More appropriately, there’s the misunderstanding that becoming an entrepreneur won’t mean putting in many, many more hours than 40 per week; this is especially true if you’re hoping to ever be able to replace, let alone exceed, the salary you made in your previous ‘normal’ job.
Not everyone’s cut out for it, and that’s ok.
If you are one of the brave few who’s going to go it alone or has already started working from home or on your own business full time, well, here are a few things you should keep in mind.
#1) Being an entrepreneur means more discipline than ever before.
Working for yourself, “being your own boss,” etc. all sound pretty sweet, but they also mean that you’ve got to really be on top of things.
Organization and discipline need to be far above average to succeed as an entrepreneur.
You will spend long hours starting at a computer screen, even on the activities you aren’t that excited about doing, so make sure you can keep yourself in line.
#2) Being an entrepreneur means sacrificing ‘you’ time.
Not only will you need the discipline to keep hacking away at important tasks, you’ll also need to change your mindset to include less ‘you’ time. As you look at people who have become famous for their entrepreneurial spirit and success, you’ll notice they don’t often subscribe to the same personal reward system that the rest of us do.
For example, you’re worked 9 hours today already, so you should reward yourself with a beer and an hour of your favorite show, right? It sounds great to me, but top tier entrepreneurs are going to shun that time in favor of getting more done.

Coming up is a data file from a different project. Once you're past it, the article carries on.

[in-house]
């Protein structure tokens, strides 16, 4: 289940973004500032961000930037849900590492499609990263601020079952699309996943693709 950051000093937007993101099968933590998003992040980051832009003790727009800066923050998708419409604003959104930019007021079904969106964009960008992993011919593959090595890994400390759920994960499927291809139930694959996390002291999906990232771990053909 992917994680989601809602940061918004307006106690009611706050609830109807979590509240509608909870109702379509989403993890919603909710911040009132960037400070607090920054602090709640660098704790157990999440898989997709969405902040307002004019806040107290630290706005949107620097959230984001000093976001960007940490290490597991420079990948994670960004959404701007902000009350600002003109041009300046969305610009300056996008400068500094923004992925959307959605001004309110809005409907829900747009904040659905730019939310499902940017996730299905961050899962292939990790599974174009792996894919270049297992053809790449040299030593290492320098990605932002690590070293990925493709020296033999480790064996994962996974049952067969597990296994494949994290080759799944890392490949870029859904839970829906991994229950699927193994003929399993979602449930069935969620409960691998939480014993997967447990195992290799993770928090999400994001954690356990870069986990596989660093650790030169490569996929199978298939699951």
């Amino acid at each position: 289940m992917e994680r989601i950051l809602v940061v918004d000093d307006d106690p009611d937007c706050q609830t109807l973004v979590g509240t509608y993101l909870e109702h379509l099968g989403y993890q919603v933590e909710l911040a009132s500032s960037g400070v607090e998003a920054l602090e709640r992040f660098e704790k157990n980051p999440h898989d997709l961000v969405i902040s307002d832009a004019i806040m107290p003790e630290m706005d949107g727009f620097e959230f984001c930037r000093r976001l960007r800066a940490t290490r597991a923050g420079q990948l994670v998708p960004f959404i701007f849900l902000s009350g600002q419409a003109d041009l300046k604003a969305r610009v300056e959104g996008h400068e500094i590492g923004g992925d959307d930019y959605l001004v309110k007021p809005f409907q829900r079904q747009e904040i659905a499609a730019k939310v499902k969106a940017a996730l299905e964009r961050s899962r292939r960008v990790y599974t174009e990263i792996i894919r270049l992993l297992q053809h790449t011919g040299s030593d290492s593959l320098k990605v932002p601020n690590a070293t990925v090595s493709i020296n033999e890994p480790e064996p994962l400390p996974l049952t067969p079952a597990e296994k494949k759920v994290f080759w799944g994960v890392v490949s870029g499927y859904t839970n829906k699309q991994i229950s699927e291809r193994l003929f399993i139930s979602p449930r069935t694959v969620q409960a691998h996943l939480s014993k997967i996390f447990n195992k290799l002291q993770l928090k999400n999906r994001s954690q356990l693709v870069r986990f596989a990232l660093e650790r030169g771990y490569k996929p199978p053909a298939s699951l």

#3) Being an entrepreneur means managing others.
Whether you’re after “work from home” freedom or want to build a company that someday hits the Fortune 500, you will need to interact with and manage others. Whether their regular employees in an office, or freelancers completing online contracts, smart entrepreneurs know that the biggest key to their own success is the people that they associate themselves with.
Not only that, it’s how they interact with those people. Make sure you’re ready to make the swap from being the one who asks questions to being the one who is constantly asked for direction. Can you keep sane balancing your own tasks with the needs of others?
#4) Finally, being an entrepreneur means leveraging.
Starting out on your own is scary, and so the quickest (and most comfortable) way of growing fast is learning to network with other people who have already been through what you’re going through.
Find out what you’re good at that others aren’t and use that skill to barter early on. Maybe you evaluate someone’s website for SEO for them, and they give you advice on your marketing funnel, etc.
Whatever you have to do, be scrappy and don’t stop working until you’re where you want to be (then build something new).